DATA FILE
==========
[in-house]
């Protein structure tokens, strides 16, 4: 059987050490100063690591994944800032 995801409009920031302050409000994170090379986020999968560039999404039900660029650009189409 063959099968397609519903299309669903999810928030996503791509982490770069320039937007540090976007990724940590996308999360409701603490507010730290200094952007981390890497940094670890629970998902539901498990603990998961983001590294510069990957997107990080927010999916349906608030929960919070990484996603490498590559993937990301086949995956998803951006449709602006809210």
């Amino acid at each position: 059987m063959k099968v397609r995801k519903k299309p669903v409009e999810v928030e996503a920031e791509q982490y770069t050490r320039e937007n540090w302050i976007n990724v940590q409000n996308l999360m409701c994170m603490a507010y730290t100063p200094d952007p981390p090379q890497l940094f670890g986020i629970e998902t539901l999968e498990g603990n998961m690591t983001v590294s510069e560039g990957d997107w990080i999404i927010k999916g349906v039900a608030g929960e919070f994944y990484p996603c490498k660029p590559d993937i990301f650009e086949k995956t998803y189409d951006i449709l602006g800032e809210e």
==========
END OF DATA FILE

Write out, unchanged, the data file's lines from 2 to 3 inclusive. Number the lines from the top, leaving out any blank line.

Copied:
């Protein structure tokens, strides 16, 4: 059987050490100063690591994944800032 995801409009920031302050409000994170090379986020999968560039999404039900660029650009189409 063959099968397609519903299309669903999810928030996503791509982490770069320039937007540090976007990724940590996308999360409701603490507010730290200094952007981390890497940094670890629970998902539901498990603990998961983001590294510069990957997107990080927010999916349906608030929960919070990484996603490498590559993937990301086949995956998803951006449709602006809210």
């Amino acid at each position: 059987m063959k099968v397609r995801k519903k299309p669903v409009e999810v928030e996503a920031e791509q982490y770069t050490r320039e937007n540090w302050i976007n990724v940590q409000n996308l999360m409701c994170m603490a507010y730290t100063p200094d952007p981390p090379q890497l940094f670890g986020i629970e998902t539901l999968e498990g603990n998961m690591t983001v590294s510069e560039g990957d997107w990080i999404i927010k999916g349906v039900a608030g929960e919070f994944y990484p996603c490498k660029p590559d993937i990301f650009e086949k995956t998803y189409d951006i449709l602006g800032e809210e």